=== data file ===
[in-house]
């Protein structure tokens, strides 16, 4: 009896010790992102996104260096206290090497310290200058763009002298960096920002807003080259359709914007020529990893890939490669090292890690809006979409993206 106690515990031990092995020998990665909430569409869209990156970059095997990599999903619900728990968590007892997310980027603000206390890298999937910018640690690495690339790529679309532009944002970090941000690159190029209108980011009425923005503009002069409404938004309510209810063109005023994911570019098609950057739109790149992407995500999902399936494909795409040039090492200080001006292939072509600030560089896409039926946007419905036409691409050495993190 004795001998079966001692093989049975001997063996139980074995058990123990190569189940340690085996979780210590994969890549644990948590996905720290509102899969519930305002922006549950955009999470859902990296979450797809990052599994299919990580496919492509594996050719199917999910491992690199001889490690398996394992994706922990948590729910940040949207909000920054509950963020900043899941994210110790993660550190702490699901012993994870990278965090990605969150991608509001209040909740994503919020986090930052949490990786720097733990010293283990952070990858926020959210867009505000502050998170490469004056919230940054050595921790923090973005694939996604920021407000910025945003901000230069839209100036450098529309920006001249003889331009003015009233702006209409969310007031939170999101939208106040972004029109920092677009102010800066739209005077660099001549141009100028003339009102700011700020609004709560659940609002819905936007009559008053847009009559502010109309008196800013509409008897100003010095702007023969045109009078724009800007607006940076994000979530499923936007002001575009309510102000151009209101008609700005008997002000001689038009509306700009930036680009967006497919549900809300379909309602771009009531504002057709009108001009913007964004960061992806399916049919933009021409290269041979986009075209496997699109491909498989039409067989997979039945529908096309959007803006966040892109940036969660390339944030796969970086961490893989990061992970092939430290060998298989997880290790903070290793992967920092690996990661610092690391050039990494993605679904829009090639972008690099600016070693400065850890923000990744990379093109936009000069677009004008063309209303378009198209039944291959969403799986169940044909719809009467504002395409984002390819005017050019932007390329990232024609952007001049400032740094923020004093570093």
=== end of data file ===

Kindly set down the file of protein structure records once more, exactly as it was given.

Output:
[in-house]
């Protein structure tokens, strides 16, 4: 009896010790992102996104260096206290090497310290200058763009002298960096920002807003080259359709914007020529990893890939490669090292890690809006979409993206 106690515990031990092995020998990665909430569409869209990156970059095997990599999903619900728990968590007892997310980027603000206390890298999937910018640690690495690339790529679309532009944002970090941000690159190029209108980011009425923005503009002069409404938004309510209810063109005023994911570019098609950057739109790149992407995500999902399936494909795409040039090492200080001006292939072509600030560089896409039926946007419905036409691409050495993190 004795001998079966001692093989049975001997063996139980074995058990123990190569189940340690085996979780210590994969890549644990948590996905720290509102899969519930305002922006549950955009999470859902990296979450797809990052599994299919990580496919492509594996050719199917999910491992690199001889490690398996394992994706922990948590729910940040949207909000920054509950963020900043899941994210110790993660550190702490699901012993994870990278965090990605969150991608509001209040909740994503919020986090930052949490990786720097733990010293283990952070990858926020959210867009505000502050998170490469004056919230940054050595921790923090973005694939996604920021407000910025945003901000230069839209100036450098529309920006001249003889331009003015009233702006209409969310007031939170999101939208106040972004029109920092677009102010800066739209005077660099001549141009100028003339009102700011700020609004709560659940609002819905936007009559008053847009009559502010109309008196800013509409008897100003010095702007023969045109009078724009800007607006940076994000979530499923936007002001575009309510102000151009209101008609700005008997002000001689038009509306700009930036680009967006497919549900809300379909309602771009009531504002057709009108001009913007964004960061992806399916049919933009021409290269041979986009075209496997699109491909498989039409067989997979039945529908096309959007803006966040892109940036969660390339944030796969970086961490893989990061992970092939430290060998298989997880290790903070290793992967920092690996990661610092690391050039990494993605679904829009090639972008690099600016070693400065850890923000990744990379093109936009000069677009004008063309209303378009198209039944291959969403799986169940044909719809009467504002395409984002390819005017050019932007390329990232024609952007001049400032740094923020004093570093």